Themifying our Collection – why and how?

Libraries have traditionally organised their collection based on the author’s surname and in the case of non-fiction upon the Dewey Decimal system. However, a fictional collection based solely on an author’s surname does not appear to be a responsive or particularly helpful method for students to find books.

And here’s why…

Jean Piaget was an educational psychologist who believed that people are born with a basic set of understandings that are shaped through their experiences. Learning is a complex process involving creating links or schema to these existing neural pathways.

These existing pathways or Schema are collections of ideas that are linked together by a common thread or theme. For instance if I said to you, tell me what you know about Dogs, a collection of thoughts or associations with dogs would pop into your mind such as cuddles, fur, wet licks, smelly. If I wanted to find out more about dogs, a good starting point would be to know what I already knew and ask a question based on this.

In a classroom or lesson, this looks like accessing students’ prior knowledge through brainstorming, discussion, or making ties/links to previous understandings and asking questions about what they need to know. In a library setting we often ask, what other types of books do you like and try to establish this prior knowledge, but without reading our entire collection we may not be able to pin-point a book that would suit this student.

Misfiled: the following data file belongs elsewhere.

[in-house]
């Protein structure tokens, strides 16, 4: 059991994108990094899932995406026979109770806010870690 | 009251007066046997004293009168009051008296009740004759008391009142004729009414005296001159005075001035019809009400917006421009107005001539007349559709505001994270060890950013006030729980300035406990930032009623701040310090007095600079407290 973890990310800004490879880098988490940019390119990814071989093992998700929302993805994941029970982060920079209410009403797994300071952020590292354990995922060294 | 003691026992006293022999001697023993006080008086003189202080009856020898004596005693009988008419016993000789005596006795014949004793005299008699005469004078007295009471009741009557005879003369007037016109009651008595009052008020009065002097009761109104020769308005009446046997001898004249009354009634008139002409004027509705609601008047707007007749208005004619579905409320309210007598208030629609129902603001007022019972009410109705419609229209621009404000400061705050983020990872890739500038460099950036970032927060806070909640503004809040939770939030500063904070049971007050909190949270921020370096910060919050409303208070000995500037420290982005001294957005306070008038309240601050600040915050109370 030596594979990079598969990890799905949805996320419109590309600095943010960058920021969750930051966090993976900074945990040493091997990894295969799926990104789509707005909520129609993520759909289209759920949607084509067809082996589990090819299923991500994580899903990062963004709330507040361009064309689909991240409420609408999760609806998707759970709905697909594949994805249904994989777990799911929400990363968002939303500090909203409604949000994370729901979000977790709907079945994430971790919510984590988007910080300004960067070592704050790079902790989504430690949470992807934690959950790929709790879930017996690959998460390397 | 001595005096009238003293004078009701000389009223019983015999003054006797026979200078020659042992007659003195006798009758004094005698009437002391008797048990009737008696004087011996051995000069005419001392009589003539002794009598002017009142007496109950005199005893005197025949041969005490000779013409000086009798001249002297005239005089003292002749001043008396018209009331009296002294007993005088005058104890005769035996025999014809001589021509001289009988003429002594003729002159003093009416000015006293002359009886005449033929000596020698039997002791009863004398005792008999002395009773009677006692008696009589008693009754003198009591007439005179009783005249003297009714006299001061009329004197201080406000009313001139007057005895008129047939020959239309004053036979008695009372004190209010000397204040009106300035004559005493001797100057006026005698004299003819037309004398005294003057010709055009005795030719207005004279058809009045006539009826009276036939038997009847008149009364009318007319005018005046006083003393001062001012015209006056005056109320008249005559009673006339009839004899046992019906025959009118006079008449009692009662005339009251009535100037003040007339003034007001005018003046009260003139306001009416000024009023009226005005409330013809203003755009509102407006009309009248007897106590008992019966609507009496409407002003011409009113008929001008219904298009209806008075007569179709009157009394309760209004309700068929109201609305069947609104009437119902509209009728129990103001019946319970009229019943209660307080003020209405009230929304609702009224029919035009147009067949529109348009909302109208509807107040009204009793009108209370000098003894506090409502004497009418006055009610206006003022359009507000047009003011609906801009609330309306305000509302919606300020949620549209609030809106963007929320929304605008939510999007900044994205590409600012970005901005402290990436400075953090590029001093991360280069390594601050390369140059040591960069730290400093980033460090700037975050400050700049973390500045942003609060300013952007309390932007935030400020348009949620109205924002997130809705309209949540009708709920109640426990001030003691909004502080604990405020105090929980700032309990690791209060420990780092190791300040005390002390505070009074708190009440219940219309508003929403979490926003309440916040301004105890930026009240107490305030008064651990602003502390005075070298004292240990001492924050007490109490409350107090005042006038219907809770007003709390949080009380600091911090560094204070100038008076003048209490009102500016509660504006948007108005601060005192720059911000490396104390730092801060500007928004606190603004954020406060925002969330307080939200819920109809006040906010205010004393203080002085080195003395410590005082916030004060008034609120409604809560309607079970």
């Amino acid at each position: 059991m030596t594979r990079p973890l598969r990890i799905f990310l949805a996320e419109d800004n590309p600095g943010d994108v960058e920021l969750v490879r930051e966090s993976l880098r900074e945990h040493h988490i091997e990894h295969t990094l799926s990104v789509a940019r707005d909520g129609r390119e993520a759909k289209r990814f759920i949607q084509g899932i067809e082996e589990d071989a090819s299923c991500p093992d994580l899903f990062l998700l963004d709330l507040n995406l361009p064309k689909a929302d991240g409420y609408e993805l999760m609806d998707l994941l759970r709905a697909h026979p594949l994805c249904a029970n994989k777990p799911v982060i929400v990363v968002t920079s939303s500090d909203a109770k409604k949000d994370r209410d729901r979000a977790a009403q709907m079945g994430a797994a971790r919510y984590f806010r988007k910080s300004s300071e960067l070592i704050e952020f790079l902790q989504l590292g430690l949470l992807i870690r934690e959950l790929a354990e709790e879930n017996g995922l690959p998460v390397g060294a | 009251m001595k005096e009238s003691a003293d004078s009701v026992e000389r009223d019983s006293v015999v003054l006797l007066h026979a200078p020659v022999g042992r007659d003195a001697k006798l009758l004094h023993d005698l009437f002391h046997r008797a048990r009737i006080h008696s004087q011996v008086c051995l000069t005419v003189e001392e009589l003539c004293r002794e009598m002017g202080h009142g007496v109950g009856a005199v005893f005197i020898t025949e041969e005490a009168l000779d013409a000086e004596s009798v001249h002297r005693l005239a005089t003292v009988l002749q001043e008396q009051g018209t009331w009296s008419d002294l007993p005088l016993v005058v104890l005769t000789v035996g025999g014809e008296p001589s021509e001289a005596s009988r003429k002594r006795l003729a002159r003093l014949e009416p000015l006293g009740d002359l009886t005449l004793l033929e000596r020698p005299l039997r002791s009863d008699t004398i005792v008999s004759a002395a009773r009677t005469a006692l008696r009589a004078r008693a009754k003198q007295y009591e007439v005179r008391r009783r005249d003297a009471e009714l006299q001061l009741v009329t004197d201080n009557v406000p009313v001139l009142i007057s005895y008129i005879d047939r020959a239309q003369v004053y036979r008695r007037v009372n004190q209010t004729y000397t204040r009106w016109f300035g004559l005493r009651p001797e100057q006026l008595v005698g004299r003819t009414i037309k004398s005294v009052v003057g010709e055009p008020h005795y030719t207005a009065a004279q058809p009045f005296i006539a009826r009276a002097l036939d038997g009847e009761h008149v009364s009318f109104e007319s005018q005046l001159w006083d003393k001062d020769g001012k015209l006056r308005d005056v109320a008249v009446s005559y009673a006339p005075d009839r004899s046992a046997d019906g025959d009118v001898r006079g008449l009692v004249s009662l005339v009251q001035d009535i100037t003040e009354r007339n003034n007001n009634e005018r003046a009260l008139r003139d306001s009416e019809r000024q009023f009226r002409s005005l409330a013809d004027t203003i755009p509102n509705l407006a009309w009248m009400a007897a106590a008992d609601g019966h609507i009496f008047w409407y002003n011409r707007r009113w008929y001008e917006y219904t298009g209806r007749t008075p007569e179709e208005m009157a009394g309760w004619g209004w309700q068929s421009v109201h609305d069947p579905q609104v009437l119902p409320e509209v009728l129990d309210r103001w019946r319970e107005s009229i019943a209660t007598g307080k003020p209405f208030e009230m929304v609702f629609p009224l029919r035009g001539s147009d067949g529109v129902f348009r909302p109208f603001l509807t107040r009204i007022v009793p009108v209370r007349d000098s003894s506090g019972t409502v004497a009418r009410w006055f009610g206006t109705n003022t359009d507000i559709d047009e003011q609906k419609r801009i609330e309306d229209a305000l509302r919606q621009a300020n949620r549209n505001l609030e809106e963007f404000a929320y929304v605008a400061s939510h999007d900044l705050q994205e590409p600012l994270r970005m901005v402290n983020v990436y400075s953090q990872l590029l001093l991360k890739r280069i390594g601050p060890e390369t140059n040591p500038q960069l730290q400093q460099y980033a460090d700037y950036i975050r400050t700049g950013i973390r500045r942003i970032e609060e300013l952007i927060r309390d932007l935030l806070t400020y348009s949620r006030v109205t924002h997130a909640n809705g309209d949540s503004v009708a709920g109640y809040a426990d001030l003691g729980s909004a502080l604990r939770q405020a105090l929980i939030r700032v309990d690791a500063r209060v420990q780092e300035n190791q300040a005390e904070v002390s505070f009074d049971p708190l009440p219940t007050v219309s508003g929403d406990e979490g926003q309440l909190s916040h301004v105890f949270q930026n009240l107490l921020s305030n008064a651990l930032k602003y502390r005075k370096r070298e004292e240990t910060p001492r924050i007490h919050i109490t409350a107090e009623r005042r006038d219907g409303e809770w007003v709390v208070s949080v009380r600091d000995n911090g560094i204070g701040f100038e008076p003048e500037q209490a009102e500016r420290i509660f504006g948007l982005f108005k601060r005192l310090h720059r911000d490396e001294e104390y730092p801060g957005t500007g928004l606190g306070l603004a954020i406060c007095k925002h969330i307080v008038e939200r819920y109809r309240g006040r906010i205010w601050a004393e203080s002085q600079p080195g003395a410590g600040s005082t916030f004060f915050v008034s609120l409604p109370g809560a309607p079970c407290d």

I can remember being frustrated when I went to look for a new book to read at the local library and having to take a gamble based on the blurb. We have decided to themify our collection to aid our students to find books based on themes that they already like by colour coding our collection. We believe that this will make it faster and easier for our students to find what they want to read.

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The fiction collection includes Graphic Novels, Sophisticated Picture books and general fiction colour coded based upon the their strongest universal theme or genre. These themes include dystopian/utopian, Supernatural or Magical Fiction, Science Fiction, Fantasy, Mysteries/Thrillers, Family and Relationships, Romance, Historical, Futuristic, Classical and War and Conflict. So far our students have enjoyed exploring the different themes/genres, and it’s a great way for Leigh and I to keep track on what is going out and what books/genres we are running low on e.g. classical texts.

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Our student librarians are also learning about themifying our collection, they are now in charge (under our watchful eyes) of labelling our collection.

I believe that as our students read more of the same genre or theme, they will be able to create a schematic understanding of what this theme entails, how each book links to the others and what overall messages are emerging.

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There are some flaws to this method of classification and they include, reading only one type of book, taking the surprise out of choice, and removing some of the need to read the blurb. BUT, surely this is the challenge for the librarians and teachers to build their students’ abilities to explore and  be more adventurous.

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As we always say, it’ll work until it doesn’t.

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